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Research Impact and Metrics: Journal Metrics

Describes ways to identify impactful research and describe it and how to interpret metrics that are applied to journals, articles and researchers Library Support During COVID-19

Several different schemes have been developed to rank journals.  Most are based on the number of citations that articles in the journal receive in a time-limited framework.  The schemes differ in the length of time given for the articles to collect citations, the scope of the articles considered in the analysis, and the degree to which citation patterns in different disciplines are factored in.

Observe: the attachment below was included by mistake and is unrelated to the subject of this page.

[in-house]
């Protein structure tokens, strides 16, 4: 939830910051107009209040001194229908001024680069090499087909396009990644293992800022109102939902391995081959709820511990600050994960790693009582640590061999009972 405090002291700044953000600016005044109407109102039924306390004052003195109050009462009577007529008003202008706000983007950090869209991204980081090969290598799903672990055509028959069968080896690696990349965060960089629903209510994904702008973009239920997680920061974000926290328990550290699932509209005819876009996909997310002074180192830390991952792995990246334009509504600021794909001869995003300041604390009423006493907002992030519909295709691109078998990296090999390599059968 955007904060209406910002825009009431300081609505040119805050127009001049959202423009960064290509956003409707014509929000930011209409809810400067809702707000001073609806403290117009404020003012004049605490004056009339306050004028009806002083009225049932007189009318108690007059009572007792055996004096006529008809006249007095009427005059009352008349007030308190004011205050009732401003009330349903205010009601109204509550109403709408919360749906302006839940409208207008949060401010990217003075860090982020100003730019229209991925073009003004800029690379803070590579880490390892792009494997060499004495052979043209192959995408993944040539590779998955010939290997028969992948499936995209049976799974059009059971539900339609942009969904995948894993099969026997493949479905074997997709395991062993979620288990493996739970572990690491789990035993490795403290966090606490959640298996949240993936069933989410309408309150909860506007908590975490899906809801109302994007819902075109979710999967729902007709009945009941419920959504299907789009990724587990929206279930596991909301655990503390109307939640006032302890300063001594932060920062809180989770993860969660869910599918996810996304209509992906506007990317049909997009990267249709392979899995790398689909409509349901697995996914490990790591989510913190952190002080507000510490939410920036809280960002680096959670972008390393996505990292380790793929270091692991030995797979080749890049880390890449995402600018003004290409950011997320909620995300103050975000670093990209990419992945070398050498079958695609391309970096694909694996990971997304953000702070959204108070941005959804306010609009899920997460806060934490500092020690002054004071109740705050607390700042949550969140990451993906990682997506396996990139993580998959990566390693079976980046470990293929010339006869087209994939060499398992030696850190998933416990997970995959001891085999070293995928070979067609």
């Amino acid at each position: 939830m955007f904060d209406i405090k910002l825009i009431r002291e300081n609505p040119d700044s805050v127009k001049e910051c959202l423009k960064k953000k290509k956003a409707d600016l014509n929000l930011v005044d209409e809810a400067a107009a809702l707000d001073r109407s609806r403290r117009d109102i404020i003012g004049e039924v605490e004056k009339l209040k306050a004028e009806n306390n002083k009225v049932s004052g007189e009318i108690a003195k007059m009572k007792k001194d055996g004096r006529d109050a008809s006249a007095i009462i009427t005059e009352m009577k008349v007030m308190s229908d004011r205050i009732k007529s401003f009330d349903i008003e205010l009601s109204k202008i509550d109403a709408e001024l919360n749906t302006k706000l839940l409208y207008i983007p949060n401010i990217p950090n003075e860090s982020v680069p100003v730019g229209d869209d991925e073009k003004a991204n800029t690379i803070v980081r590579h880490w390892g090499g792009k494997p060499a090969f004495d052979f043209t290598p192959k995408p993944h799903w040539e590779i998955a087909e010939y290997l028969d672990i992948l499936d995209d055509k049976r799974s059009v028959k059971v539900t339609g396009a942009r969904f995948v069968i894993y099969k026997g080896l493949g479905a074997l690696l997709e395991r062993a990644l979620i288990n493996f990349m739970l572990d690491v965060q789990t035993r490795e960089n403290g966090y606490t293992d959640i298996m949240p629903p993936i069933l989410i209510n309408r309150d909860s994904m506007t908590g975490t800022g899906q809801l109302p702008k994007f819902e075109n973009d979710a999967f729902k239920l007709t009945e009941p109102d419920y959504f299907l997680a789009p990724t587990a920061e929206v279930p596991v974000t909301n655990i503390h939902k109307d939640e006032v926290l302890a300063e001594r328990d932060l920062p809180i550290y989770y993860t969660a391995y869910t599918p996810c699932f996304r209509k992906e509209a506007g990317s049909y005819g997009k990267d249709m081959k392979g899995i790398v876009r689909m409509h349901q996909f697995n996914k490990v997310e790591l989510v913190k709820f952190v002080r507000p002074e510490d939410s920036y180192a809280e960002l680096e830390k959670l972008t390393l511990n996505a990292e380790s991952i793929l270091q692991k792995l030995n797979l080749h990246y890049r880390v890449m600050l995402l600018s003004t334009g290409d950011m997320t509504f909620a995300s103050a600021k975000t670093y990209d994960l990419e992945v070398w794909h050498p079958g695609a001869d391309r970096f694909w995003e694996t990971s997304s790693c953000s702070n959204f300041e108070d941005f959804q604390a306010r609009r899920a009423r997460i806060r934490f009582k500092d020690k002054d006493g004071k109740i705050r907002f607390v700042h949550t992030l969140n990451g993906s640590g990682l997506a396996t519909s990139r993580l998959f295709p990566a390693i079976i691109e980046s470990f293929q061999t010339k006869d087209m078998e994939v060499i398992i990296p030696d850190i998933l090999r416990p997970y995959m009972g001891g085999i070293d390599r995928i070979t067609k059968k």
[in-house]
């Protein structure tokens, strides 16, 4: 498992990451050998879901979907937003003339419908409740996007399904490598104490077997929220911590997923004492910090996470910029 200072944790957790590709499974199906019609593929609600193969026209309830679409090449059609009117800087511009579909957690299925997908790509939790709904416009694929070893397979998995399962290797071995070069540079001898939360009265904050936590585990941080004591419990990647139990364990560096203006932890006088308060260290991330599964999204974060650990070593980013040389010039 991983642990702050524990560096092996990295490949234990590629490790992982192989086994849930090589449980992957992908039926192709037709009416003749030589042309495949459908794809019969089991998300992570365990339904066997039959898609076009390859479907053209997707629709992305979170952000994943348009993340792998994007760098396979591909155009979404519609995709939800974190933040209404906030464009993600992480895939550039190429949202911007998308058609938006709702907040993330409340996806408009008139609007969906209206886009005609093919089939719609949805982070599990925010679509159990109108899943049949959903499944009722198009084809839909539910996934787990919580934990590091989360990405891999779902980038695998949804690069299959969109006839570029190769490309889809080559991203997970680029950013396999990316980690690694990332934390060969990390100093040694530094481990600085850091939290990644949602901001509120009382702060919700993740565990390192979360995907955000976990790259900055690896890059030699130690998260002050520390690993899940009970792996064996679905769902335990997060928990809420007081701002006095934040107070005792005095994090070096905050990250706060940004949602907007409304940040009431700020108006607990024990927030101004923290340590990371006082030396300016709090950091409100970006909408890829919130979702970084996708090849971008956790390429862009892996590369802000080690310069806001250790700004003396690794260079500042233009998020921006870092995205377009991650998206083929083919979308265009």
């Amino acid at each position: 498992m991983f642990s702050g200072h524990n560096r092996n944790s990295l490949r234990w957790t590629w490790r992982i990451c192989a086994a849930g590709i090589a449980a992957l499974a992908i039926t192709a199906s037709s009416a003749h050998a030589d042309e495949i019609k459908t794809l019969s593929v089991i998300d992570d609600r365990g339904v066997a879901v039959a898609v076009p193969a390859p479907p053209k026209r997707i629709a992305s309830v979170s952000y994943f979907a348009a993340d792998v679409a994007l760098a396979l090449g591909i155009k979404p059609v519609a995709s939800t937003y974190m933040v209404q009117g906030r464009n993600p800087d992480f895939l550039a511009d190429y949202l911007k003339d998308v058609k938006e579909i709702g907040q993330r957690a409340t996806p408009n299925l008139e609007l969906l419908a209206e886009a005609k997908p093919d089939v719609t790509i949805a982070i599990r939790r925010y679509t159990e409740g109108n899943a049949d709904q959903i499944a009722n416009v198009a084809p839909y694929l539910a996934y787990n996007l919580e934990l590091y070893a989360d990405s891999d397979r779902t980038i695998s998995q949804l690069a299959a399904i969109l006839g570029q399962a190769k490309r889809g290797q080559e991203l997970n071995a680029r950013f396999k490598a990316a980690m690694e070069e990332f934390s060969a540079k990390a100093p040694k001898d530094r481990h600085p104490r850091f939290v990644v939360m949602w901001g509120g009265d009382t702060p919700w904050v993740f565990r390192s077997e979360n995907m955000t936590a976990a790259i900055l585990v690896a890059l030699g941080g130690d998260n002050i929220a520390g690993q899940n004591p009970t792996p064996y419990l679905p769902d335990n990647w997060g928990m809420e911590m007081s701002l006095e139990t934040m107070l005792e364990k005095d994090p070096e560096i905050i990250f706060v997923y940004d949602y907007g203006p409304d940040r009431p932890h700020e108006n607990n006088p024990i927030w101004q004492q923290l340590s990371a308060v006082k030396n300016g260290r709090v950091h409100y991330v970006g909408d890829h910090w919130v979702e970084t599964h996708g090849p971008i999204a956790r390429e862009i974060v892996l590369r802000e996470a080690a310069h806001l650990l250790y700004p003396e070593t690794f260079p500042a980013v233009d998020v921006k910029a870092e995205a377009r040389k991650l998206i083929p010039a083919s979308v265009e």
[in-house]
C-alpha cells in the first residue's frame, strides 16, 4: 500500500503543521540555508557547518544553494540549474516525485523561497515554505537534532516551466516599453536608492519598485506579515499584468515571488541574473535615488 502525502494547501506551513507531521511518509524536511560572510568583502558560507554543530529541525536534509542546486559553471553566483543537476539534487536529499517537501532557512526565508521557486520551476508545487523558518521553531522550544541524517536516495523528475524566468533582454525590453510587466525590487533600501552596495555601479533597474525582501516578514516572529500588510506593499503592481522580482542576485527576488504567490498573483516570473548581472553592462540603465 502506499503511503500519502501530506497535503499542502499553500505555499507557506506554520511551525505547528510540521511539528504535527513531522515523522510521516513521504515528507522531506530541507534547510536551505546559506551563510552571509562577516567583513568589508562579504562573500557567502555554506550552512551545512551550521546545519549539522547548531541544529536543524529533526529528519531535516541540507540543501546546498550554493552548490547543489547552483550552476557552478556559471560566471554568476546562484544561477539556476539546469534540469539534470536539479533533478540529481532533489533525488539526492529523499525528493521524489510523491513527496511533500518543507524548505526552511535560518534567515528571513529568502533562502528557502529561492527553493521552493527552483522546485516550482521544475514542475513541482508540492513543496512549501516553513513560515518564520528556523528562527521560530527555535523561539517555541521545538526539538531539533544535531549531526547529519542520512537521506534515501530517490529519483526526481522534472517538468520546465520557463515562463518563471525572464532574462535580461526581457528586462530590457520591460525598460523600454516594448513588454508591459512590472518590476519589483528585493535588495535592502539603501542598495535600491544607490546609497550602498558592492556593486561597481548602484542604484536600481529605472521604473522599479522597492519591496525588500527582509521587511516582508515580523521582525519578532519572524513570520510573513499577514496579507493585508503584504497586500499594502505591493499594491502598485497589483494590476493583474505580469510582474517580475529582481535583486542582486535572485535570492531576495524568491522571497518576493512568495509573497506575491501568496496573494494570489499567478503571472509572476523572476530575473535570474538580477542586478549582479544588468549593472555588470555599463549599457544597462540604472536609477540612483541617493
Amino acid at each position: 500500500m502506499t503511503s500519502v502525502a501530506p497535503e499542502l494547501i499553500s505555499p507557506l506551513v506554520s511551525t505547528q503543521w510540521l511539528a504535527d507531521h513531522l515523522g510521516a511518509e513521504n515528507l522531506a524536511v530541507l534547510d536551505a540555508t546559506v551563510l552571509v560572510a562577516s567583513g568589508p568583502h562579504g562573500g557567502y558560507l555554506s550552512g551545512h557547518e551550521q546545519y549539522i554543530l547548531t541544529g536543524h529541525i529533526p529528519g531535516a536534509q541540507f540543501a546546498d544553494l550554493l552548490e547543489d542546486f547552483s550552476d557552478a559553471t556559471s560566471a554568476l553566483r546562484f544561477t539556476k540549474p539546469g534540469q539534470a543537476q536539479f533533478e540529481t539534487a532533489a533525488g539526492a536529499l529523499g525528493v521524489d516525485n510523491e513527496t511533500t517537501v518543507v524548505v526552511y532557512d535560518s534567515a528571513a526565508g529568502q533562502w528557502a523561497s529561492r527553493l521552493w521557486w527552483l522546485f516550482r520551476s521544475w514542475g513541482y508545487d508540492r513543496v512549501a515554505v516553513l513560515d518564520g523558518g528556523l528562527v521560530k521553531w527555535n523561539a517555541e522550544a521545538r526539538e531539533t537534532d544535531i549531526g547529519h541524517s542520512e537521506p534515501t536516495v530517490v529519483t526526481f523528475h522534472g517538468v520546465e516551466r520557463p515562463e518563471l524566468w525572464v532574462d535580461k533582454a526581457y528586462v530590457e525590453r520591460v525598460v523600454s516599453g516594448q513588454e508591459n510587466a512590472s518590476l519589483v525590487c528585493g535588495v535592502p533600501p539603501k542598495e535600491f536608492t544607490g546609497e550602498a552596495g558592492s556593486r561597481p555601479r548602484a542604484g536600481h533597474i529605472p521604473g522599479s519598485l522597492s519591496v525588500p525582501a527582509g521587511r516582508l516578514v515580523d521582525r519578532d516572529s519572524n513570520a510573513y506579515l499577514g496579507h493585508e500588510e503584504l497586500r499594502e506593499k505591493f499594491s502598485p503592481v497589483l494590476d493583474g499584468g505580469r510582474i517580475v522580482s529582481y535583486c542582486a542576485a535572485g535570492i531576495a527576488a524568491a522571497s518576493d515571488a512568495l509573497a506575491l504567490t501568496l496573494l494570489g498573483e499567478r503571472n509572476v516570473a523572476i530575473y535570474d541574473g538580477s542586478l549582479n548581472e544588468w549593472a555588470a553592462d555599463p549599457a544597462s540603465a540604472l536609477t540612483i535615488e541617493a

CiteScore

SJR (SCImago Journal Rank)

 

SNIP (Source Normalized Impact per Paper)

Eigenfactor and Article Influence Scores

Journal Impact Factor

The Journal Impact Factor (JIF) is the best known of the journal ranking systems.  It was originally developed by Eugene Garfield using the data in the Science Citation Index (now Web of Science).  The JIF is calculated annually and is published in a subscription database that is not available at MCPHS, but you can usually find a journal's Impact Factor on its website or on the publisher's website. It is based on two years of citation data.  The JIF does not correct for differences in citation patterns in disciplines and therefore is most meaningful when it is considered in relation to other journals in the same discipline.

Example: Springer's Pharmacology Journals showing Journal Impact Factors

Springer journals Impact Factors

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